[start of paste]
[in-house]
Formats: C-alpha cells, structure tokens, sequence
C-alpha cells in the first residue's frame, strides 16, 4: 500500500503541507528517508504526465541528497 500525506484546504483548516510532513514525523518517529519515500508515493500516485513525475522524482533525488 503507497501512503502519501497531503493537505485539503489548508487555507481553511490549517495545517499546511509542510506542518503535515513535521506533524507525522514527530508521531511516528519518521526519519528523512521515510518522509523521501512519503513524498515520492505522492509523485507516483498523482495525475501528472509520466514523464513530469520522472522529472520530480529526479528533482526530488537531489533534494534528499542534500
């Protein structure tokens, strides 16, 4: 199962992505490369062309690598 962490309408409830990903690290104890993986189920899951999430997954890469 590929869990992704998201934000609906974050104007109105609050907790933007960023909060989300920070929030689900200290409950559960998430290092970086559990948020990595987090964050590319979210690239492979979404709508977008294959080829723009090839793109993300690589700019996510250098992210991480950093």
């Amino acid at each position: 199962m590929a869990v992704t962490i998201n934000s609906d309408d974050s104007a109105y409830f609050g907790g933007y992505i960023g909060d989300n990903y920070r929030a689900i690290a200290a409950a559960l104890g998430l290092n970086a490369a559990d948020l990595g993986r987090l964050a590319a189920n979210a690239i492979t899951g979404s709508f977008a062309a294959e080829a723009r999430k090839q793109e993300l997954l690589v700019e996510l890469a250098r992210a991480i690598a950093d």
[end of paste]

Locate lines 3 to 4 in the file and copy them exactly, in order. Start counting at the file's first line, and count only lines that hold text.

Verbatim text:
C-alpha cells in the first residue's frame, strides 16, 4: 500500500503541507528517508504526465541528497 500525506484546504483548516510532513514525523518517529519515500508515493500516485513525475522524482533525488 503507497501512503502519501497531503493537505485539503489548508487555507481553511490549517495545517499546511509542510506542518503535515513535521506533524507525522514527530508521531511516528519518521526519519528523512521515510518522509523521501512519503513524498515520492505522492509523485507516483498523482495525475501528472509520466514523464513530469520522472522529472520530480529526479528533482526530488537531489533534494534528499542534500
């Protein structure tokens, strides 16, 4: 199962992505490369062309690598 962490309408409830990903690290104890993986189920899951999430997954890469 590929869990992704998201934000609906974050104007109105609050907790933007960023909060989300920070929030689900200290409950559960998430290092970086559990948020990595987090964050590319979210690239492979979404709508977008294959080829723009090839793109993300690589700019996510250098992210991480950093």